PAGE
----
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Effect of ale, garlic, and soured cream on the appetite of leeches

By Anders Baerheim and Hogne Sandvik who were awarded the prestigeous Ig Nobel Prize in biology for their scientific achievements. You may listen to a RealAudio recording of the Ig Nobel Prize Ceremony

The Journal of the Norwegian Medical Association recently published an experimental study on the protective effect of garlic against vampires. Rather surprisingly, this study showed that garlic seems to have an attractive force on leeches (and probably also on vampires).

Leeches are used in microsurgery to prevent harmful swellings in replanted body parts. Sometimes however, the leeches refuse to do their job properly. To stimulate the leeches' appetite several remedies have been used, such as immersing them in strong beer before application or smearing soured cream on the skin. The present study was designed to evaluate the effect of these remedies (ale, garlic, and soured cream). It was published in the BMJ (British Medical Journal) 1994; 309: 1689.


Differences in willingness to bite were measured by median time from application on Hogne's forearm to biting him. Some leeches did not bite within the predefined time limit of 300s, but as the study was run according to the intention-to-bite principle, these incidences were registered with a time interval of 301s in the statistical analysis.

Six leeches were dipped briefly in one of two different types of beer (Guinness Stout or Hansa Bock) or in plain water (control) before being placed on the forearms. Each leech was, in random order, exposed three times to each liquid. As serotonin probably is involved in controlling feeding behaviour, we also measured the serotonin content of both beers (high-pressure liquid chromatography).

After having been exposed to beer, some of the leeches changed behaviour, swaying their forebodies, losing grip or falling on their backs. Leeches dipped in Guinness bit after 187s, those dipped in Hansa after 136s, and controls after 92s. The serotonin content was low, and similar for the two beers (0.1 ug/ml).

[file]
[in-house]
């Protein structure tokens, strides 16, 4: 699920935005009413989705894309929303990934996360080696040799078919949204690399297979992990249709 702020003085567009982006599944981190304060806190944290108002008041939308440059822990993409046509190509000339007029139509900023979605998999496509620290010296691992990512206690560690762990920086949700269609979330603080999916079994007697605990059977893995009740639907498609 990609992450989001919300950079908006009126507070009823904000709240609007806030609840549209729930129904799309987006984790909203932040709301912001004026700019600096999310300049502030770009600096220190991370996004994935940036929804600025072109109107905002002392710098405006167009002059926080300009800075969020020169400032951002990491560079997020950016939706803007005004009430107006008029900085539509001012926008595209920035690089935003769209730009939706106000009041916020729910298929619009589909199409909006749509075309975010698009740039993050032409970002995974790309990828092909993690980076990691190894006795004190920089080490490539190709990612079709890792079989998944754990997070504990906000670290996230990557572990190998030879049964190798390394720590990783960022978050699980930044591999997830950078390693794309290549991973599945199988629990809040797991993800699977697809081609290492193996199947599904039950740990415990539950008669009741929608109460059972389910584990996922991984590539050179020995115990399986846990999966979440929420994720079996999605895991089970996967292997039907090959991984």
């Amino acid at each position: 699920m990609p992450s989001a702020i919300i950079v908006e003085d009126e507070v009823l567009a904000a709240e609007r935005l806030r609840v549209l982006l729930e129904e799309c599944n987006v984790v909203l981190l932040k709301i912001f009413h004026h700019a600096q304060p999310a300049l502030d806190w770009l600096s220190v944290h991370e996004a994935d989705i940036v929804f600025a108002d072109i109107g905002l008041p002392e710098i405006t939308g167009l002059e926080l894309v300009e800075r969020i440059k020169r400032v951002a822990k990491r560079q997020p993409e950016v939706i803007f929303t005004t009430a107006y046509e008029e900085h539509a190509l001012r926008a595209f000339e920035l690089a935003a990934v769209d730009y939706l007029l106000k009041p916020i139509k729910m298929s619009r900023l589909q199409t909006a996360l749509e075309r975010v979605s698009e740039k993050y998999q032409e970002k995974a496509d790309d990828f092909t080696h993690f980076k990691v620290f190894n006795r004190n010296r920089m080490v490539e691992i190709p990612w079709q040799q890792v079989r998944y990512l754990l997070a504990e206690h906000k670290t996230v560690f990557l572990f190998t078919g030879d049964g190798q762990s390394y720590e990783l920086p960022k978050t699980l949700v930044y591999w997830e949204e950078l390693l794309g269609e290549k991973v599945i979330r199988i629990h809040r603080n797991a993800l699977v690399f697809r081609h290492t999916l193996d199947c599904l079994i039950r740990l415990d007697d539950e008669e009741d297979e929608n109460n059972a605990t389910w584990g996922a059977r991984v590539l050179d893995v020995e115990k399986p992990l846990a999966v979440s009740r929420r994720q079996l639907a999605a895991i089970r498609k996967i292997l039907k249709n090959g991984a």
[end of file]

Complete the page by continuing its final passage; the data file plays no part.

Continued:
After having completed the first part of the study the leeches became lazy, their scientific enthusiasm diminished. Discipline failed, appointments were forgotten, some even ran away on their own.

In the next study part six other leeches were therefore used. This time the left forearm was either smeared with soured cream or not prepared at all. Leeches exposed to soured cream were often seen sucking frantically on the wall of their container after they had been on the arm. While on the cream-smeared arm however they bit no sooner than the controls.


The other forearm was smeared with garlic. Two leeches placed on this arm started to wriggle and crawl without assuming the sucking position. They were placed in water, but their condition deteriorated. When placed on a bare arm they tried to initiate feeding, but did not manage to co-ordinate the process. Both died 2-3 hours after the exposure to garlic. For ethical reasons the garlic arm was abandoned at this point.

We believe this to be the first study showing lethal effect of garlic by skin absorption. Garlic has a definite force of attraction on leeches, but further research into this fatal attraction can only be performed by in-depth qualitative methods.


Let this study be a reminder of how medical beliefs may stand uncontradicted for decades. We should never forget the necessity of critical research on commonly accepted medical truths.


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Department of Public Health and Primary Health Care, last updated 15.09.02

Hogne.Sandvik@isf.uib.no